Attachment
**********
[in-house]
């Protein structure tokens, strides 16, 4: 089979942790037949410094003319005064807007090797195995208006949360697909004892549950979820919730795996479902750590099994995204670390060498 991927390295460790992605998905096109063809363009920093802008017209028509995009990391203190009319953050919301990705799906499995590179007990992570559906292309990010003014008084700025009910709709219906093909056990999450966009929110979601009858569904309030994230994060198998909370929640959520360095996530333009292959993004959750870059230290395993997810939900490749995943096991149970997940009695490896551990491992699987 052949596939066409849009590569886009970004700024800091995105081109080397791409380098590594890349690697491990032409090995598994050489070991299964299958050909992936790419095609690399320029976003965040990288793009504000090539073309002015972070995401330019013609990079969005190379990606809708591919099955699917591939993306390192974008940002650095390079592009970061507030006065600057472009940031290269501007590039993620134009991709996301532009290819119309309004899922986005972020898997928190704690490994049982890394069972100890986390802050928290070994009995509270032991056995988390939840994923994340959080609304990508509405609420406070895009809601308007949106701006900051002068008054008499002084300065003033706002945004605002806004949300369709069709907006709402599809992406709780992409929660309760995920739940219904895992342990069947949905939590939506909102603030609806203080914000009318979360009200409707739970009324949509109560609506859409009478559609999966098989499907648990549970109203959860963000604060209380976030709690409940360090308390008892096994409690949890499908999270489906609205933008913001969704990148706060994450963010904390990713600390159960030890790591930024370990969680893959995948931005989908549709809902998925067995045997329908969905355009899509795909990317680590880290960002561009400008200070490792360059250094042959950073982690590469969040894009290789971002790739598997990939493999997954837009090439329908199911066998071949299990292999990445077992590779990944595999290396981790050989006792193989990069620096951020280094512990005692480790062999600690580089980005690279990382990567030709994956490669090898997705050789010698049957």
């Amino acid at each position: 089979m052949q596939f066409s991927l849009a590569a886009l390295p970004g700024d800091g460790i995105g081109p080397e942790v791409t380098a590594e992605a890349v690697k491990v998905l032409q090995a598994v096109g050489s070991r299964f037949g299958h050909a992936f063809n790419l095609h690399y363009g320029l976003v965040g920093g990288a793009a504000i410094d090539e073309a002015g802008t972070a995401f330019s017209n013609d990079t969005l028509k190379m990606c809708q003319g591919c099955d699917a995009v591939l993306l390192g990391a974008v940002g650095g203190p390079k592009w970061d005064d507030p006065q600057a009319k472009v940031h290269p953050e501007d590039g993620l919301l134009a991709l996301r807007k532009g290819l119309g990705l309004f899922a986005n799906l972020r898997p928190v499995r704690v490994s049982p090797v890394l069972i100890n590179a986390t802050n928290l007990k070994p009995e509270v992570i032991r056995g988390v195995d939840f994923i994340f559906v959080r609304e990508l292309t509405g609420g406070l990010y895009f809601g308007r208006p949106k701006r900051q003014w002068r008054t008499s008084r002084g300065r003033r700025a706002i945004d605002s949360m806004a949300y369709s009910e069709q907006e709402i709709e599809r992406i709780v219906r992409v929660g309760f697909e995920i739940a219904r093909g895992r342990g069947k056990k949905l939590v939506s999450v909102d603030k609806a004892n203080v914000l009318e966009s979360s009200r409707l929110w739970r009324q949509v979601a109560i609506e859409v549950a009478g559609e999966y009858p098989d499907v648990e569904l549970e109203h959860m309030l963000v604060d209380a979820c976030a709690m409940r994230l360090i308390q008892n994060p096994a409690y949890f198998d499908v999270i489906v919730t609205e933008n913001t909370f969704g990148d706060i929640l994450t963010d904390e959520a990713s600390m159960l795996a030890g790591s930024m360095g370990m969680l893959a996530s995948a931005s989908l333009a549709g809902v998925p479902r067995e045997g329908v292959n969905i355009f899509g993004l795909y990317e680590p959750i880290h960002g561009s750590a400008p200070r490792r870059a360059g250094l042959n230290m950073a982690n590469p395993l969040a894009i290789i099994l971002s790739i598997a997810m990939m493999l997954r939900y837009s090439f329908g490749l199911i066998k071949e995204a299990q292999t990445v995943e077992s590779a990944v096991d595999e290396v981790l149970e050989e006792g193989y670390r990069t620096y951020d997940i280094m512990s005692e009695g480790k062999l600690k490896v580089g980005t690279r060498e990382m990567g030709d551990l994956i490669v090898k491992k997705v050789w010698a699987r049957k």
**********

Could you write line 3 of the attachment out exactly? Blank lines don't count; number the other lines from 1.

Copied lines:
């Amino acid at each position: 089979m052949q596939f066409s991927l849009a590569a886009l390295p970004g700024d800091g460790i995105g081109p080397e942790v791409t380098a590594e992605a890349v690697k491990v998905l032409q090995a598994v096109g050489s070991r299964f037949g299958h050909a992936f063809n790419l095609h690399y363009g320029l976003v965040g920093g990288a793009a504000i410094d090539e073309a002015g802008t972070a995401f330019s017209n013609d990079t969005l028509k190379m990606c809708q003319g591919c099955d699917a995009v591939l993306l390192g990391a974008v940002g650095g203190p390079k592009w970061d005064d507030p006065q600057a009319k472009v940031h290269p953050e501007d590039g993620l919301l134009a991709l996301r807007k532009g290819l119309g990705l309004f899922a986005n799906l972020r898997p928190v499995r704690v490994s049982p090797v890394l069972i100890n590179a986390t802050n928290l007990k070994p009995e509270v992570i032991r056995g988390v195995d939840f994923i994340f559906v959080r609304e990508l292309t509405g609420g406070l990010y895009f809601g308007r208006p949106k701006r900051q003014w002068r008054t008499s008084r002084g300065r003033r700025a706002i945004d605002s949360m806004a949300y369709s009910e069709q907006e709402i709709e599809r992406i709780v219906r992409v929660g309760f697909e995920i739940a219904r093909g895992r342990g069947k056990k949905l939590v939506s999450v909102d603030k609806a004892n203080v914000l009318e966009s979360s009200r409707l929110w739970r009324q949509v979601a109560i609506e859409v549950a009478g559609e999966y009858p098989d499907v648990e569904l549970e109203h959860m309030l963000v604060d209380a979820c976030a709690m409940r994230l360090i308390q008892n994060p096994a409690y949890f198998d499908v999270i489906v919730t609205e933008n913001t909370f969704g990148d706060i929640l994450t963010d904390e959520a990713s600390m159960l795996a030890g790591s930024m360095g370990m969680l893959a996530s995948a931005s989908l333009a549709g809902v998925p479902r067995e045997g329908v292959n969905i355009f899509g993004l795909y990317e680590p959750i880290h960002g561009s750590a400008p200070r490792r870059a360059g250094l042959n230290m950073a982690n590469p395993l969040a894009i290789i099994l971002s790739i598997a997810m990939m493999l997954r939900y837009s090439f329908g490749l199911i066998k071949e995204a299990q292999t990445v995943e077992s590779a990944v096991d595999e290396v981790l149970e050989e006792g193989y670390r990069t620096y951020d997940i280094m512990s005692e009695g480790k062999l600690k490896v580089g980005t690279r060498e990382m990567g030709d551990l994956i490669v090898k491992k997705v050789w010698a699987r049957k």